Nutrition in Addiction Recovery

Anyone who has quit an addiction will tell you that its really goddamn hard. Your body is begging for the thing it’s become dependent on, whether that be opioids, alcohol, sugar, or toxic relationships. Addictions and toxic relationships can take many forms, and breaking from them takes more discipline than many people are capable of giving. When I think of the people who are going through addiction recovery, I cannot begin to imagine the kind of self-discipline and endurance it requires. I count myself very lucky that I haven’t had to deal with that kind of ordeal, and I hope to offer resources to those who are struggling whenever I can.

Emotional support and validation is important when people are going through these challenges, but people often forget that the symptoms of withdrawal can be counteracted with clear cut fixes such as cleaning up one’s diet and nutrition.

On a societal level, capitalism ensures that we have direct access to junk food whenever we’re struck with an impulse, Mix that culture with an alcoholic’s inability to control themselves, and you often are left with a poor diet indeed. Neglect of self care (which often first manifests in food) is one of the first things to go when alcohol controls your life.

Sidebar: I want to be clear that I think there are lots of definitions of a healthy diet, and that dairy, meat and gluten aren’t essential for a healthy diet. There’s a lot of money in the food industry, and common assumptions about nutrition (i.e. animal products are inherently good for you.) are often debunked when truly examined. Several of my friends were really moved by a documentary entitled What the Health on Netflix. A healthy diet is determined by every individual’s ethics and their specific body, not by a set, generalized system.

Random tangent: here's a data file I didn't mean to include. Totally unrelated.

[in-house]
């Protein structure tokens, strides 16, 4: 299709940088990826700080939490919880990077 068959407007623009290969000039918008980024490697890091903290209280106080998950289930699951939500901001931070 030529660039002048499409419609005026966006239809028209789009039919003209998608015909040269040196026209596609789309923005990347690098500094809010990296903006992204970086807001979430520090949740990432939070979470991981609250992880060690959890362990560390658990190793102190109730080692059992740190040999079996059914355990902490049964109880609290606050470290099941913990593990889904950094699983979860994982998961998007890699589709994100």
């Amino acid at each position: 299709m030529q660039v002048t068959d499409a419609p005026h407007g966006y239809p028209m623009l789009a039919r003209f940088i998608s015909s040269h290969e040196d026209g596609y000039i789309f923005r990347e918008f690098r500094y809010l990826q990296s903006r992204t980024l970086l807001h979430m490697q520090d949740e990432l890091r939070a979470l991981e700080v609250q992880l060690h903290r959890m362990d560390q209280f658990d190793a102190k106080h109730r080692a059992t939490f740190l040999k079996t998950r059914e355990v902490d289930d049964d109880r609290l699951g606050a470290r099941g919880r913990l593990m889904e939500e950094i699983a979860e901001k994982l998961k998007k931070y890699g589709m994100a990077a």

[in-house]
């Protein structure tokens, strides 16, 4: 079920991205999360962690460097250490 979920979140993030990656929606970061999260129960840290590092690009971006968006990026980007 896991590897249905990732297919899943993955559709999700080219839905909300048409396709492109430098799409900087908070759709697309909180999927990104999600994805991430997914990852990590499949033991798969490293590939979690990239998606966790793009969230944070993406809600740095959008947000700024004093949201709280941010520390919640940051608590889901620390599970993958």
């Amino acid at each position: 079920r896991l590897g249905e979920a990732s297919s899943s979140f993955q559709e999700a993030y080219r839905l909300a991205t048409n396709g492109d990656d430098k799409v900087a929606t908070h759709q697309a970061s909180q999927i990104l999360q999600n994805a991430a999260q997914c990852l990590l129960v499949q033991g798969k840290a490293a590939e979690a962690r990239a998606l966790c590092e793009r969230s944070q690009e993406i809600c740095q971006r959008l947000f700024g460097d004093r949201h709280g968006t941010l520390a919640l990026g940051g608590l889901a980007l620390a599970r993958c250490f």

On a medical level, alcoholics can easily become malnourished, and this negatively affects more vital systems than one would think. Alcohol prevents the breakdown of food molecules because it inhibits the production of digestive enzymes. So your body doesn’t absorb the necessary nutrients, even if you are eating well. Basically, your energy levels drop enormously, no matter how much food you consume. Malnourishment also manifests in menstrual problems, tooth decays and other various aches and pains.

Vitamins are totally essential for the body to function normally in terms of maintaining growth and metabolizing efficiently. The most common deficiencies alcoholics have are vitamin A, vitamin E, vitamin B6, thiamine and folic acid. When our bodies are deficient, it hinders our immune system and renders us more susceptible to disease. These particular deficiencies can lead to heart disease, cirrhosis, nerve damage and pancreatitis. A particularly dangerous condition one can contract is ‘Wet Brain Syndrome’, which stems from a thiamine deficiency and leads to problems with brain functions and the nervous system.

But when you understand all of the risks and the effects, you become better prepared to approach these problems in the weakened state of withdrawal. It can be really tempting to eat junk or whatever’s available while going through an alcohol detox, and doing your best to give your body the fuel it needs to return to normal will help your recovery immensely. Create a regular meal schedule: 3 meals a day with snacks. You know how you get tired when your sleep schedule is upset? It’s the same thing with eating meals: your body needs a routine so you don’t get hit with bouts of hunger.

An even more direct approach is vitamin therapy. Vitamin therapy directly addresses the damage done to the body nutritionally, and can make the addiction recovery process much smoother. Basically, you’re prescribed high levels of vitamins to treat whatever condition you’re in. It’s been shown to aid in improving the mental health of patients in recovery. If you want to learn more about vitamin therapy, look into it here.

Wherever you on your journey, kudos, and be as kind to yourself as possible!